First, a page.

Many people over the age of 50 or 60 are leaving long-term relationships in pursuit of a fresh start and happiness with a new love. But what does that mean for your property needs? Here’s what you need to think about if you’re starting afresh with a new partner…

Age is no barrier to love and marriage according to figures. Marriages among those over 65 have risen in the past ten years more than any other age bracket according to the Office for National Statistics (ONS). Between 2004 and 2014, there was a 46 per cent increase in the number of over 65s getting married. Reasons include more access to dating websites and greater financial independence.

Another reason could be the fact that older people are less likely to stay in marriages or long-term relationships that make them unhappy. In addition to the increase in older people getting hitched, there’s been a rise in the number of ‘silver splitters’ – those over 50 unafraid to separate and start afresh. In fact, figures released in 2019 showed there had been a rise in the number of marriages and divorces in those over 50.

There has also been a general increase in the number of couples cohabiting according to the website, This Is Money. Figures released by the ONS in 2019 showed an increase of 25.8 per cent in the number of cohabiting families over the decade to 2008 and 2018.

So it seems we’re not shy about making a change in our lives and choosing to marry or live with someone new. Great news if it makes you happy, but if you’re looking to get a mortgage with a new partner at an older age, there are some key things to think about…

Be aware that lenders have different criteria

Lenders typically impose a maximum age of 65 to 80 for applying for a mortgage but there is no official maximum age limit on applying for one. So you can get a mortgage when you’re older, but lenders are different and some will be more flexible than others.

Plan ahead and be realistic

Think about your collective work situations. Have an open conversation with your new partner about how much longer they expect to be working and whether they have a pension fund or strategy for later life. While many couples find money conversations awkward, it’s important to get everything out into the open. You’ll need to know for instance if your new partner has any loans or other debts and if so, when they will be able to pay them off as this may affect your mortgage application.

Have a backup plan

Talk to your new partner about what you would do and how you would both cope if one of you became ill and couldn’t work. Would you have enough to live on? Does your new partner have any savings? Financial protection can offer peace of mind and there are various types of cover, including income protection which pays a portion of your salary if you are unable to work due to illness or injury. For more information on the different types of cover available, download our free guide to financial protection.

Think carefully about the best way to buy together

You can own your new property either as Joint Tenants or Tenants In Common. With Joint Tenants, you both still own the property, and both have a 100 per cent stake in its value. With Tenants In Common, you each own a separate share and you can decide how much each share will be. If you are putting in significantly more equity than your new partner when buying a property, you may wish to consider Tenants In Common. It’s important to seek advice from a solicitor on which option would best suit your situation.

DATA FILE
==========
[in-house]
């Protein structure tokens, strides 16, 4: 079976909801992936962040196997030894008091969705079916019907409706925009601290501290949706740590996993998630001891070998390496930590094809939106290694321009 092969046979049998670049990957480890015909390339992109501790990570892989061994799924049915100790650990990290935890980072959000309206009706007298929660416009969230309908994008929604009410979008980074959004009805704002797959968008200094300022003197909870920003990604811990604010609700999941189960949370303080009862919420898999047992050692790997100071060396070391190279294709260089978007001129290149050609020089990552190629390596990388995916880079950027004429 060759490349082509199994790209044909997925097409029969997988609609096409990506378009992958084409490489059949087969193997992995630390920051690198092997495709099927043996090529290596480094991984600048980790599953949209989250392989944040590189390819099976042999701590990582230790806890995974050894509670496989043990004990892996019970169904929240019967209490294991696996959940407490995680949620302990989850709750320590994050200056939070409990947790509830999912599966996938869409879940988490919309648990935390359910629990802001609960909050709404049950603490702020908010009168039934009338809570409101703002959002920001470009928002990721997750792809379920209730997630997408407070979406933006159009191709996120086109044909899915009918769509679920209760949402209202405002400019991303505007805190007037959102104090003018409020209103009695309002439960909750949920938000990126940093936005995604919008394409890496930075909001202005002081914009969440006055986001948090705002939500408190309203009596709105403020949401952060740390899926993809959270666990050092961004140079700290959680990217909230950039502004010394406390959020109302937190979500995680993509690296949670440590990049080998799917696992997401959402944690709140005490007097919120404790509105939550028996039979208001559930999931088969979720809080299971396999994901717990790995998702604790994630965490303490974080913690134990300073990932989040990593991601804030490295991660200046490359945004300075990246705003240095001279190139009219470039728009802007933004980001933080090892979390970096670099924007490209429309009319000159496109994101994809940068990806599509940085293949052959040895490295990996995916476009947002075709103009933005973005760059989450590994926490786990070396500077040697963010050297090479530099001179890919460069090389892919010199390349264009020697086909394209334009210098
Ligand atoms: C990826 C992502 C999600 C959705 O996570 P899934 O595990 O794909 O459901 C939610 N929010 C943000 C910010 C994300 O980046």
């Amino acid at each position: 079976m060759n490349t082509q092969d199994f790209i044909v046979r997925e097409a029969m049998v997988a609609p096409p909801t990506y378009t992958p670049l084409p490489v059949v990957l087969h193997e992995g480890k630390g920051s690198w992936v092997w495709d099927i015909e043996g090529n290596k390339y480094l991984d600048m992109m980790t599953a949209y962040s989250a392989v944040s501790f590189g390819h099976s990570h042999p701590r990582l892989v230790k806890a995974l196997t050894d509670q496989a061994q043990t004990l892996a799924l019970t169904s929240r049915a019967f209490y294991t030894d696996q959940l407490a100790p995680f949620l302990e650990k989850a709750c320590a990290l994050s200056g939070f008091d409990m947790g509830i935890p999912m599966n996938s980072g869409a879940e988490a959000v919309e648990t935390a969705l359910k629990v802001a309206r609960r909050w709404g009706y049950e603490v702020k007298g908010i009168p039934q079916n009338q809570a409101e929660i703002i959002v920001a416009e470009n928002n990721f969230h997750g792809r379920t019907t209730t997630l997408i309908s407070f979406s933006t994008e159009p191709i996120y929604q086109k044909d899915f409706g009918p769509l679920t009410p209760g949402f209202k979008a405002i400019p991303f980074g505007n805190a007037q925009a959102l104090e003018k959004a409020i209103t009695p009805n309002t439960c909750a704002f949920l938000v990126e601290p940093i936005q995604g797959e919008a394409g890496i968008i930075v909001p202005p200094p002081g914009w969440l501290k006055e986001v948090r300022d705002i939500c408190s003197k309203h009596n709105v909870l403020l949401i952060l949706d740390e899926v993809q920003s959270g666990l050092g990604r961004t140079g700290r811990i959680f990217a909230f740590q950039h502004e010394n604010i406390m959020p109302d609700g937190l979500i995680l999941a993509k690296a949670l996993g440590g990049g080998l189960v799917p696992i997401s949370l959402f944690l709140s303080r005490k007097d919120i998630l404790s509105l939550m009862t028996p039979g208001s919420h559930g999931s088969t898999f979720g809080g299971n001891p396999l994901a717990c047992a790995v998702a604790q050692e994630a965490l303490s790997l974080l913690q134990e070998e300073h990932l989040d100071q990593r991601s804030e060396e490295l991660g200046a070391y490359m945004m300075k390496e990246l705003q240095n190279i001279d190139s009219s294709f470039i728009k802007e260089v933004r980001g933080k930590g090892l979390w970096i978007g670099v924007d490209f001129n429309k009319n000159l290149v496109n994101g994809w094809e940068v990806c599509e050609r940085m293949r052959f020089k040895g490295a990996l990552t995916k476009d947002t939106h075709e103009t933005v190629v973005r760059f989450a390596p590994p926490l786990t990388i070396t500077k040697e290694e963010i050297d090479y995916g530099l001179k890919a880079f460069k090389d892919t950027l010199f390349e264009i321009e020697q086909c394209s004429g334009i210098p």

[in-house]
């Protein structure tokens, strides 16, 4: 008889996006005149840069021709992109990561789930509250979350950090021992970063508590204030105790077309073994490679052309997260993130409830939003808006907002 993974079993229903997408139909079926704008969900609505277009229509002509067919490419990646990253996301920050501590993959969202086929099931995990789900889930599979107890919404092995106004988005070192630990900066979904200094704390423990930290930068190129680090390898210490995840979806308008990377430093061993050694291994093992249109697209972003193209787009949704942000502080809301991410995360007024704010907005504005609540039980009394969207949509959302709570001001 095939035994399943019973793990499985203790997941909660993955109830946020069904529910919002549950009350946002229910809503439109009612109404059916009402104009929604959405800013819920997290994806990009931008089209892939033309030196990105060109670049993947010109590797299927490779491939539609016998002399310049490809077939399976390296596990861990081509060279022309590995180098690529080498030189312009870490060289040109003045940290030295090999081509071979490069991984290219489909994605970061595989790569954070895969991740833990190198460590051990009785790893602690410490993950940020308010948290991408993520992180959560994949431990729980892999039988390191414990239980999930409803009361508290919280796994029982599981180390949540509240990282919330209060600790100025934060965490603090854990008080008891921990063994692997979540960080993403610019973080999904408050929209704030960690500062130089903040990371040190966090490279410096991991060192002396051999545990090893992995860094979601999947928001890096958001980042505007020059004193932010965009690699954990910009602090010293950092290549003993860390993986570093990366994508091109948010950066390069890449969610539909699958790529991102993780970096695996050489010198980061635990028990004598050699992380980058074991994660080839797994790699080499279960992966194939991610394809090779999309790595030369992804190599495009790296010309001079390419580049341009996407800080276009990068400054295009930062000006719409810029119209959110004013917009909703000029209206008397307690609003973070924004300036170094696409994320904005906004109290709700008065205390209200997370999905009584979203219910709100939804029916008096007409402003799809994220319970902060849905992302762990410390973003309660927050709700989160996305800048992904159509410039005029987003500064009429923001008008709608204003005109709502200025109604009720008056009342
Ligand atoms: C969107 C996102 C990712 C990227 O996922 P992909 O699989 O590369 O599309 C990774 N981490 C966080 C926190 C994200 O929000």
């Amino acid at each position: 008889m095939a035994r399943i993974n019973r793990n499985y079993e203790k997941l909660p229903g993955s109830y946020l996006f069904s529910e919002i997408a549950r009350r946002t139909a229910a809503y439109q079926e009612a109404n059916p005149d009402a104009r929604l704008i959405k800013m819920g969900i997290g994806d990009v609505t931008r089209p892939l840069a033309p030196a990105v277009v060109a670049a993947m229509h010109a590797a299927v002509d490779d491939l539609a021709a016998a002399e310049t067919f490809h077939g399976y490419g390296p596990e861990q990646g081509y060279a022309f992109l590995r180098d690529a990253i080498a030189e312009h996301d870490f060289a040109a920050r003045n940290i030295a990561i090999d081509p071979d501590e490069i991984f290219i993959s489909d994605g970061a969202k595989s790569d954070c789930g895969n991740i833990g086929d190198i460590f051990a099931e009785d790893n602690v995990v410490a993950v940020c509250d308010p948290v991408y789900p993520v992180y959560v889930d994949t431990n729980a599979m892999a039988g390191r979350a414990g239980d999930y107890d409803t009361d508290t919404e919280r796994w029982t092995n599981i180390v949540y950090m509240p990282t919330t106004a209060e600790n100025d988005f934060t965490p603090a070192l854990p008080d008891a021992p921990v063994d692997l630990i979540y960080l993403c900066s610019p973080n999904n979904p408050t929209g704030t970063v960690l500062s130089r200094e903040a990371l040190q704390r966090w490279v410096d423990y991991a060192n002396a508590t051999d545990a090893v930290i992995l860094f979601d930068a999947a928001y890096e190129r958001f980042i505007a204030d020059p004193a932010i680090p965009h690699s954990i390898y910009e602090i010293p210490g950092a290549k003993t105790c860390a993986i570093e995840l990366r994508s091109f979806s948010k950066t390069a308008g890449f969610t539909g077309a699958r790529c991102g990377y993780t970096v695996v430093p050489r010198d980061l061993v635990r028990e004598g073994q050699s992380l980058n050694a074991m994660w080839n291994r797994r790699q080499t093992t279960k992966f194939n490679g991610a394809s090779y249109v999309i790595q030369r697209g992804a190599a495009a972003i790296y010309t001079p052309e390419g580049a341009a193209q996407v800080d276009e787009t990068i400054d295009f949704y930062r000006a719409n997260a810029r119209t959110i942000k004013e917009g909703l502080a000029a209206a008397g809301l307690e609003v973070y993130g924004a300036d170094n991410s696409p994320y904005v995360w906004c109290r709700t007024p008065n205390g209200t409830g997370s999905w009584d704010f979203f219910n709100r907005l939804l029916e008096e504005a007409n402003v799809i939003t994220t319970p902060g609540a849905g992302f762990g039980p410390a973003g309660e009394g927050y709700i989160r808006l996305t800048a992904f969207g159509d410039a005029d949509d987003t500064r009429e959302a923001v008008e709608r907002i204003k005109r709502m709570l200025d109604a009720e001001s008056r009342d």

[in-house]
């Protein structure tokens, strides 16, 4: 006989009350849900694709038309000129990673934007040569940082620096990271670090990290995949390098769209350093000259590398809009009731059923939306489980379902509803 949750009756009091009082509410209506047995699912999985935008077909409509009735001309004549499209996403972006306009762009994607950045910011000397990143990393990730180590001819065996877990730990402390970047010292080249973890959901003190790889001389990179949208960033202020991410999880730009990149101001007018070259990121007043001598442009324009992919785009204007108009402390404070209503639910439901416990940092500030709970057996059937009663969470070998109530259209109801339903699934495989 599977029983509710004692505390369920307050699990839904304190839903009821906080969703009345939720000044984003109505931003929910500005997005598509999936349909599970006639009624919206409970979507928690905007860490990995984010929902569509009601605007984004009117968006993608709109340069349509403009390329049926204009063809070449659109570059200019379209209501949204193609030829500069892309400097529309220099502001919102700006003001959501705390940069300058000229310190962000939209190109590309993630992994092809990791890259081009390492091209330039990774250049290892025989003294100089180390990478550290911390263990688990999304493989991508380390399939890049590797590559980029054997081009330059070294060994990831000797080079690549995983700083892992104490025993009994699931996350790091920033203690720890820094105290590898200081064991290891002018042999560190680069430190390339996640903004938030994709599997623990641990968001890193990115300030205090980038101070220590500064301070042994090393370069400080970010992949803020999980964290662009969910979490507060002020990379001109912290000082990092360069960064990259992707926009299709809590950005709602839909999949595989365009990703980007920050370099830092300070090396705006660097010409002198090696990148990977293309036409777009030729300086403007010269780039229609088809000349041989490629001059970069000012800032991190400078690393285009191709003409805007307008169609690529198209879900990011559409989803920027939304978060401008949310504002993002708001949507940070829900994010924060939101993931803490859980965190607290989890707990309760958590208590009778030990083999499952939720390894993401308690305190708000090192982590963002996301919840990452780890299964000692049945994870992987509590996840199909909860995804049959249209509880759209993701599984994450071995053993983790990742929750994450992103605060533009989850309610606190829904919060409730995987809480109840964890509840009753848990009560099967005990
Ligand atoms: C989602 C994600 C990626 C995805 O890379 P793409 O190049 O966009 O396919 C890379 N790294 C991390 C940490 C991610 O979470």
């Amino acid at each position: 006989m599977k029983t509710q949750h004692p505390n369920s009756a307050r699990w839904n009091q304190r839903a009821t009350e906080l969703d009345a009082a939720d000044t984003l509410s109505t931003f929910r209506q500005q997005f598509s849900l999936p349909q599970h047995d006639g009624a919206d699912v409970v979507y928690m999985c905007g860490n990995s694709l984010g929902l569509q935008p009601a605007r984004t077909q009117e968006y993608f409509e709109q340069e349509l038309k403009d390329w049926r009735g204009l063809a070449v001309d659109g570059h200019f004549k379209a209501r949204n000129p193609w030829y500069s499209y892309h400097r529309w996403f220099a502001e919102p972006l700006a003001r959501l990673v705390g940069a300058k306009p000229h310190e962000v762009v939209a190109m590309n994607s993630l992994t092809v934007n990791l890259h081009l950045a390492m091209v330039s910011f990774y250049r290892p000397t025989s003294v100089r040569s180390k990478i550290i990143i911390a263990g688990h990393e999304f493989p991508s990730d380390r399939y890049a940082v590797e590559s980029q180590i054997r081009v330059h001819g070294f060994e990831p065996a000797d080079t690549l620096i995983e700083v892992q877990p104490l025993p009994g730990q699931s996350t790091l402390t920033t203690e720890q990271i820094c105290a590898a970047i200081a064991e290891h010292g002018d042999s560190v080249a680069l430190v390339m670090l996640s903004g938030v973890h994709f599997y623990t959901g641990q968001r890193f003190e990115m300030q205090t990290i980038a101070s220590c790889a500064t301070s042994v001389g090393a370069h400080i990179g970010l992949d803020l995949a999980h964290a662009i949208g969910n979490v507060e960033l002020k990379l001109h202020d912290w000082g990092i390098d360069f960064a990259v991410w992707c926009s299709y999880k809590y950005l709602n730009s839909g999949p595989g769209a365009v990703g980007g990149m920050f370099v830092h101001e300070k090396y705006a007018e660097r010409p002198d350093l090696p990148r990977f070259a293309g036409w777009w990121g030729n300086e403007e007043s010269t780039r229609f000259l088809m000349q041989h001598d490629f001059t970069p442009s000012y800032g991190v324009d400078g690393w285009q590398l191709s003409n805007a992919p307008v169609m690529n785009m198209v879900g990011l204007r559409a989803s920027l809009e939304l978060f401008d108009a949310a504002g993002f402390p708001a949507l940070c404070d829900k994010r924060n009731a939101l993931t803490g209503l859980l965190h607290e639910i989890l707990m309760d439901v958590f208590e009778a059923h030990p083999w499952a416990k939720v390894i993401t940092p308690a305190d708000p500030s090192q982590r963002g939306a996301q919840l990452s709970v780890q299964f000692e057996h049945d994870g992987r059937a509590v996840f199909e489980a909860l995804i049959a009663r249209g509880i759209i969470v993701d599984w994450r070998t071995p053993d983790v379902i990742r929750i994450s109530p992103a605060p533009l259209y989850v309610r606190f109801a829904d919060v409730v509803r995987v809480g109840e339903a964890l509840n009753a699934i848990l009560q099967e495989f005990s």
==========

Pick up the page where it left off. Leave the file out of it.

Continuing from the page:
Understand that the mortgage term may be shorter

As an older borrower, you will have less time to pay off your mortgage, so the term will be shorter than if you were considerably younger. If you are 60 and want to pay off your mortgage by the time you’re 70, you’ll need a ten-year mortgage loan, so the monthly payments will be higher than if you were taking a mortgage out over 25 years. For more information on borrowing when you’re older, download our free guide.

Consider what type of mortgage would suit your situation

Speaking to a reputable mortgage broker will give you access to the best advice for you. However, you may want to consider in advance what your long-term financial plan might look like. If you are selling your homes to buy one property between you for instance, you may have a sizeable deposit between the two of you, but you may not have much money coming in. You may wish to think about an interest-only mortgage which means the monthly payments would be cheaper, as you are only paying off the interest each month. However, at the end of the mortgage term, you will need to know how you will pay off the rest of the debt. Always think ahead to what will happen in the long-term and be clear on your goals.

Don’t just stick with the same mortgage deal

If you do buy a new place together, review your mortgage deal regularly as this could save you a lot of money in the long term. ‘When I started out in this business, mortgage terms were normally 25 years,’ says MB Associates’ Managing Director Monica Bradley. ‘Now there are many opportunities to borrow in later life and review mortgage deals. You could save a considerable amount of interest in the long-term.’ If you are coming to the end of a fixed-rate deal for instance, the lender will place you on its standard variable rate when it expires, which is likely to be a higher interest rate. So don’t just stick with the same deal – it’s worth seeing what other options are out there.

Make sure you both want the same thing

Finally, have a reality check with your new partner before you commit. If one of you wants to sell up and downsize in five years, but the other person wants to stay in the bigger house you are about to buy, there’s going to be friction further down the line.

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